The final strategy is to just sort of throw up one’s hands at the prospect of reasoned debate. Whether the Heritage plan is meaningfully similar to the ACA is just a “subjective” matter, and if someone says that Paul Ryan’s plan to voucherize Medicare is a “variant” of the NHS because they’re both health care policies, who’s to say anyone’s bare assertion is worse than another’s? And, on some level, this is indeed a question that cannot be empirically proven to an absolute certainty. But I fully stand by my accusation of bad faith. Let’s consider a counterfactual. Let’s say the a liberal think tank developed a proposal identical to the ACA, and Bill Clinton used the power of the bully pulpit to ram in right down Congress’s throat in 1993. Barack Obama takes office in 2009 and proposes changing ClintonCare by making employee heath insurance benefits fully taxable, repealing the regulations requiring insurers to cover anything but catastrophic care, throwing many millions of people off Medicaid and devolving it further to the states, and enacting Paul Ryan’s proposal to end Medicare. Would any of the nominally left critics of the ACA be saying that Obama’s proposed changes were no big deal because they’re fundamentally just a minor variation on the Democratic, “Liberal Think Tank X” plan? Of course not — they would be leading riots against the greatest domestic betrayal by any Democratic president in at least a century, and they’d be right. Nobody really thinks that the Hertiage plan and the ACA are meaningfully similar. It’s just that some people refuse to compare the ACA to the status quo ante rather than a superior alternative that had no chance of passing, and saying that Obama just signed the “Heritage Plan” sounds a lot better than being open that your offer to the uninsured and working poor until Congress can pass the Magic Ponies and Unicorns Act of 4545 is the same as the Republican one: “nothing.”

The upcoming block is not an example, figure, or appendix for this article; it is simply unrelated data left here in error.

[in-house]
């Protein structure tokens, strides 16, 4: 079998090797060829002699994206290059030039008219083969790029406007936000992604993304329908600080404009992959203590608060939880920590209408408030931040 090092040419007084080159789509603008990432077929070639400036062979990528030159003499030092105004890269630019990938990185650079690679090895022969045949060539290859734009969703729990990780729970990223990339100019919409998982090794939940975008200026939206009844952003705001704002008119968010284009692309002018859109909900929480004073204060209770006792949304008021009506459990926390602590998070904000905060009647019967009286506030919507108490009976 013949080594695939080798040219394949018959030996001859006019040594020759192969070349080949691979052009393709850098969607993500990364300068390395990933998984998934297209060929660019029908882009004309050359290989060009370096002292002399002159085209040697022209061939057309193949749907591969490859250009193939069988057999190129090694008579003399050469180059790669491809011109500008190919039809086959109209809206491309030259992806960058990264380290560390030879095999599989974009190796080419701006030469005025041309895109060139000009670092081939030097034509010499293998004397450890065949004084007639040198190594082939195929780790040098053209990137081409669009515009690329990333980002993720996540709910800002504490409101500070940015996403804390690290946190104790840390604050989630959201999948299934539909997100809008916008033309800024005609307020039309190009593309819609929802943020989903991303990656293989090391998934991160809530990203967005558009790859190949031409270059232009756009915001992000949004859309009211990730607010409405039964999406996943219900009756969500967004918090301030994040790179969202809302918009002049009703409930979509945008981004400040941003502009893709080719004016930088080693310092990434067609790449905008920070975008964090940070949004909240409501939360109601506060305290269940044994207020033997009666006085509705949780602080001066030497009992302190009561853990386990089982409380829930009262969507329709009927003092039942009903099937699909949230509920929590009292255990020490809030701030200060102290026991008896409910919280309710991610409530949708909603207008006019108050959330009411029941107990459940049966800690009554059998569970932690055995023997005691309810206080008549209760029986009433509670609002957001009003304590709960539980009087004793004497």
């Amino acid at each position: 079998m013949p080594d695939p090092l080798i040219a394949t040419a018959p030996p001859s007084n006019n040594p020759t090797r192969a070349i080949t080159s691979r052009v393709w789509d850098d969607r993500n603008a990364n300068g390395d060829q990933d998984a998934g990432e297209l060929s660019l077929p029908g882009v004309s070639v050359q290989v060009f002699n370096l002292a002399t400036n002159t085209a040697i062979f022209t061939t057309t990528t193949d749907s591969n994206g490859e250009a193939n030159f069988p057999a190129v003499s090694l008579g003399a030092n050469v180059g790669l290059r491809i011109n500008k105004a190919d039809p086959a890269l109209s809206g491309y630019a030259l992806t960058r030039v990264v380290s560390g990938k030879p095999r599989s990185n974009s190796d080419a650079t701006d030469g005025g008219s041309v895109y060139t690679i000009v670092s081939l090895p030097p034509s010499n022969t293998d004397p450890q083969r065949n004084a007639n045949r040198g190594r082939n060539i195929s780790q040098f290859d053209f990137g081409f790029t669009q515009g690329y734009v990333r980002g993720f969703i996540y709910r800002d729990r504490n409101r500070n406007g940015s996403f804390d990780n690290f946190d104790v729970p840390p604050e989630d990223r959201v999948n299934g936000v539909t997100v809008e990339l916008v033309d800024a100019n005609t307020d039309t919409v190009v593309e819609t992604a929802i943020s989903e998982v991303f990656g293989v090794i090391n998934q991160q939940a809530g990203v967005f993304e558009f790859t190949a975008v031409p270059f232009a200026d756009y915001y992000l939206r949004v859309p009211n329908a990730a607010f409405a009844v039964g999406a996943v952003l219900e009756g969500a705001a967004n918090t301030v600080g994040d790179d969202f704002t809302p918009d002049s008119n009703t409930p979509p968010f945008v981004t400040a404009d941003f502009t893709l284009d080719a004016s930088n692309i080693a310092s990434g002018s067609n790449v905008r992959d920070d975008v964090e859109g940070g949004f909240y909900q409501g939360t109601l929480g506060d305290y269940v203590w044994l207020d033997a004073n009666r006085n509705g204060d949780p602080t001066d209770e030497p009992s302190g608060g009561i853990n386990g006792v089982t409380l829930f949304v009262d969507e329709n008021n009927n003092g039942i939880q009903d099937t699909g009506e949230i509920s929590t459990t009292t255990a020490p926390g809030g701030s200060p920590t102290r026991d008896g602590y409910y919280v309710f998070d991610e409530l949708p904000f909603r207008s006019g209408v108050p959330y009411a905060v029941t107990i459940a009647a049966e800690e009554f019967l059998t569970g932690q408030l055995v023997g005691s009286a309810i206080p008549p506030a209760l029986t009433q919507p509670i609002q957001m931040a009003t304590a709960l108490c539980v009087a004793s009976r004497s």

Wow. More later; I’m not sure what I think yet. It’s obviously an overpay, and the last years of the contact will be ugly, but at least Cano is an elite player. If I thought the Mariners could compete in 2014 or 2015 I’d actually be OK with it, but since I don’t, it’s pretty dubious (although I do like the Yankee-screwing part of the equation.)
The World Cup draw takes place at 11:30 eastern on ESPN2 and Univision. A quick preview from the perspective of the US team:
Teams to avoid
Spain: Best team in the world over the past six years.
Germany: It’s Germany.
Argentina: Much more dangerous than in 2010 now that they have a real coach.